- © 2001. AAPG/DEG
The GEODISC research program is being jointly funded by the Australian government and several of the nation’s gas producers. It is designed to address key technical, commercial, and environmental issues associated with geological sequestration of CO2 in Australia. Some of the largest point source emitters of CO2 in Australia are liquefied natural gas (LNG) plants. As some of the gas fields to be developed in the near future have higher CO2 content than currently producing fields, emissions are projected to increase. GEODISC is currently in year two of its planned 4-year program. The results of the research will have application both within Australia and internationally. The work is being done initially at a regional scale, examining all potential sedimentary basins in Australia, followed by detailed analysis at the most promising sites. Comparison of the sites at the regional scale is being done using deterministic risk analysis. Data from Australian reservoirs show large variance to that used in the published reservoir simulations from Europe. As such, research is being focused into topics, such as storage efficiency, that are considered critical to the successful implementation of the findings from GEODISC. Results to date indicate that there is excellent potential to sequester CO2 in all of the major sedimentary basins of Australia. Estimates to date from only 49 sites (ignoring the specific economic viability of individual sites), indicate that there is a risked total pore volume capacity to store 1000 times the annual (1998) emissions of CO2 for Australia. The actual total capacity value of sedimentary basins to sequester CO2 is likely to be several orders of magnitude higher than this figure.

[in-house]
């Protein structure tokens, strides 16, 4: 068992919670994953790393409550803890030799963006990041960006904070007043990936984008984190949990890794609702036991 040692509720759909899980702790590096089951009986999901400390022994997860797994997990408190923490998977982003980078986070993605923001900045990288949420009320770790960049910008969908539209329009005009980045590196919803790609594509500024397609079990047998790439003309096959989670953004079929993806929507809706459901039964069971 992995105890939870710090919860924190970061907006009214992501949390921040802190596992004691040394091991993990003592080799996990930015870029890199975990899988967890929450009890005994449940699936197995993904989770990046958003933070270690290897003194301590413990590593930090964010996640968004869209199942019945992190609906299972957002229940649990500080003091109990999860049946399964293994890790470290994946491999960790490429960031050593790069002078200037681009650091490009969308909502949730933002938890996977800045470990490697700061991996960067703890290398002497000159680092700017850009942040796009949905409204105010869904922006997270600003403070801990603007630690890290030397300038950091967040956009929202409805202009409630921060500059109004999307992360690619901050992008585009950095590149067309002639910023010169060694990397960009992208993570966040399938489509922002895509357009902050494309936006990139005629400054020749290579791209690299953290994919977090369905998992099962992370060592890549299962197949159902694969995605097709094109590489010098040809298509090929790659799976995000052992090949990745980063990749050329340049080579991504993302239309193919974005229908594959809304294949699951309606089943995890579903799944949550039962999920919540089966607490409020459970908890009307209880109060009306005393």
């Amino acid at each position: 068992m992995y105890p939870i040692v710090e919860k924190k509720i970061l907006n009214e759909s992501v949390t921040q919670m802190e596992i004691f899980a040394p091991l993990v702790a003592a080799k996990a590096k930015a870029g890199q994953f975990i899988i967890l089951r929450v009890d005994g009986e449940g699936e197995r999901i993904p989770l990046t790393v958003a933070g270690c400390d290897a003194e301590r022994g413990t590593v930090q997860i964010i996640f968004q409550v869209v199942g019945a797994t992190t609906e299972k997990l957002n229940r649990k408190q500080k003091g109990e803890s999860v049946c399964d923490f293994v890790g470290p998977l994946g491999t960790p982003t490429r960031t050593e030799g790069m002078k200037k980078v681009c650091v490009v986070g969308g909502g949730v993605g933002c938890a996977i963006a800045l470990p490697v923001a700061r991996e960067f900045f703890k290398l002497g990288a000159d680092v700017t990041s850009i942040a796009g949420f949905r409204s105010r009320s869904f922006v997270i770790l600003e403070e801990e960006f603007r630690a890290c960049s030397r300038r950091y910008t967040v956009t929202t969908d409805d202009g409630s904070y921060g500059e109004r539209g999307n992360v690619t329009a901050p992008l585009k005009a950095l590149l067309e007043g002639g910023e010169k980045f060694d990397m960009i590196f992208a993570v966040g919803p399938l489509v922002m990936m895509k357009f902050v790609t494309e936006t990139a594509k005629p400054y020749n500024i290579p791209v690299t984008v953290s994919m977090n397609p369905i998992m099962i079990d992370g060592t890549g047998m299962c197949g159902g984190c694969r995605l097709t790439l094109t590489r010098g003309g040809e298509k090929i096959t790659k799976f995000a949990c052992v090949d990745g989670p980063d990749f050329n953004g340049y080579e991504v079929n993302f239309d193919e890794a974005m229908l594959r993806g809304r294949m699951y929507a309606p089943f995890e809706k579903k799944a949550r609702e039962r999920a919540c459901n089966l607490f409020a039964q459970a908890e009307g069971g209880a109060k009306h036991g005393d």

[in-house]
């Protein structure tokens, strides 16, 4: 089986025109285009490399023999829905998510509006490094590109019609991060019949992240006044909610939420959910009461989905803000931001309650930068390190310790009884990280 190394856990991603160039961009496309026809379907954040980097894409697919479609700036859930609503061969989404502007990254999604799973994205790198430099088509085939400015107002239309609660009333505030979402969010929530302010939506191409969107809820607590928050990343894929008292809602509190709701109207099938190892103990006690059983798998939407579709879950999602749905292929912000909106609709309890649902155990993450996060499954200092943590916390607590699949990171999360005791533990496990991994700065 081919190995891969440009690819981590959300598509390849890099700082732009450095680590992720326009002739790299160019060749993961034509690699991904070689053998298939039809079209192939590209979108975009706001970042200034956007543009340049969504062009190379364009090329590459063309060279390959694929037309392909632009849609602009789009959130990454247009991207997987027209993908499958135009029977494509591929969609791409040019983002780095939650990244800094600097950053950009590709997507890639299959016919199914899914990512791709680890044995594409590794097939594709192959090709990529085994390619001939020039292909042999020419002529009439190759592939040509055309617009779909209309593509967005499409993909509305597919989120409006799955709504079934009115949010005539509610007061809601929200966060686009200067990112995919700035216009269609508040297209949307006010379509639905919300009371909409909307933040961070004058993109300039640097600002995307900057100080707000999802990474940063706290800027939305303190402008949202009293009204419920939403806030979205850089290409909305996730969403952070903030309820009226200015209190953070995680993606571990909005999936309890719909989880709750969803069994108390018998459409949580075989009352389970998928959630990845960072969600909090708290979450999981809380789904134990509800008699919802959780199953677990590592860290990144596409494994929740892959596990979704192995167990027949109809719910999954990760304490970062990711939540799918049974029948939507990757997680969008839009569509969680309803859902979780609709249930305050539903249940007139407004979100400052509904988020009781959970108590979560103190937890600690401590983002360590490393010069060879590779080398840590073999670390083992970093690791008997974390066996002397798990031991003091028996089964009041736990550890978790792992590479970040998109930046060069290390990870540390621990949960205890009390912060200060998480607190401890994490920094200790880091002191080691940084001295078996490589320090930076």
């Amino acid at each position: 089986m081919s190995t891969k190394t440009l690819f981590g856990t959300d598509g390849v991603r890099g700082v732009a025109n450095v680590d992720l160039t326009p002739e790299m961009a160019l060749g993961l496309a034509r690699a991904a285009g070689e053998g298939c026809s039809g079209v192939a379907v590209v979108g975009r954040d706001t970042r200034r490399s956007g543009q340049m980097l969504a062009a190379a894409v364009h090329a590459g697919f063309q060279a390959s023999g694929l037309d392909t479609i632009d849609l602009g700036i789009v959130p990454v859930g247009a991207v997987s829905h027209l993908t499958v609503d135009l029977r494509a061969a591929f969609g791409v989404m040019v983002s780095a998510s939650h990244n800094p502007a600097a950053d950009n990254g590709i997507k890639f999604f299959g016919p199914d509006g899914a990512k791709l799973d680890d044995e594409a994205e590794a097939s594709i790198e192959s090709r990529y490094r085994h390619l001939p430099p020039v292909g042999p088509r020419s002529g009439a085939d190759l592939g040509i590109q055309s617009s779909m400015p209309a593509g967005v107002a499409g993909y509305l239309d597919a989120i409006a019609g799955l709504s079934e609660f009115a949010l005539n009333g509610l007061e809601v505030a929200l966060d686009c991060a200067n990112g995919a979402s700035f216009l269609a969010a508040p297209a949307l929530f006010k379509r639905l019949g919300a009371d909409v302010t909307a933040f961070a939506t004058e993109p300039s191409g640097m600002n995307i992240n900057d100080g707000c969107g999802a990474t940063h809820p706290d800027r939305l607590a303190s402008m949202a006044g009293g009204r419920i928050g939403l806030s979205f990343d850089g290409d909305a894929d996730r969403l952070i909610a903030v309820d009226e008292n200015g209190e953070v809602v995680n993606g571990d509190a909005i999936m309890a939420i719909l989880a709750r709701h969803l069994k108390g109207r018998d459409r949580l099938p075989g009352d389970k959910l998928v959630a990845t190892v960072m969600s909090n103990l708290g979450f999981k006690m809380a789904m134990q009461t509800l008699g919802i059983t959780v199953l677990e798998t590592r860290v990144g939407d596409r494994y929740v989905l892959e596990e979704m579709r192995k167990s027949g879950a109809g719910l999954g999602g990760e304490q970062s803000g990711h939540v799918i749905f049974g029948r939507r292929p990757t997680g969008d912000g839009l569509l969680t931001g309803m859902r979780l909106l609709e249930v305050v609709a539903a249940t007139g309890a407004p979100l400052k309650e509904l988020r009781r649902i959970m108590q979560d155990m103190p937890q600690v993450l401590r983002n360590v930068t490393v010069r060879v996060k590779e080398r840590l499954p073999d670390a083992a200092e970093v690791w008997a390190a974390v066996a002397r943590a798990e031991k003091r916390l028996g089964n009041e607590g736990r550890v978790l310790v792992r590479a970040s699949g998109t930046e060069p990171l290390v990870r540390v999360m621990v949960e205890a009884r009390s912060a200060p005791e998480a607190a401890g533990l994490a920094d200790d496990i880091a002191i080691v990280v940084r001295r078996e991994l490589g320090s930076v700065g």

Key Words: Australia, GEODISC, sequestration, CO2, storage efficiency, risk.
John Bradshaw is project manager of Project 1 (Regional Analysis) in the GEODISC research project at the Australian Petroleum Cooperative Research Centre. He has a B.Sc. (Honors) and Ph.D. in Applied Geology from the University of New South Wales. John is an exploration technologist with a regional knowledge of Australian sedimentary basins and is employed as a principal research scientist at the Australian Geological Survey Organisation. He has also worked for Esso (Aust.) and on staff exchange for a year with WMC Petroleum and Ampolex/Mobil. He has extensive fieldwork experience throughout central Australia and Papua New Guinea, where he consulted for several years. John has previously run major industryfunded research projects examining the petroleum systems of Australia. He is a member of GSA, PESA, and AAPG.
Andy Rigg is the program manager for the GEODISC research program with the Australian Petroleum Cooperative Research Centre (APCRC) and is based in Sydney. He has a B.Sc. andB.Sc. (Honors) in Geology (University of Sydney and University of Tasmania). He has 30 years of experience in the oil and gas industry. He was geological manager for Esso Australia before becoming general manager of exploration with Santos. From 1985 to 1997 he was general manager of exploration for Ampolex Limited. He has been nonexecutive director for several listed Australian oil and gas companies and occupies this position for Timor Sea Petroleum NLNatural Gas Australia Ltd. and Methanol Australia Pty Ltd. He is a member of PESA (past federal president and distinguished member).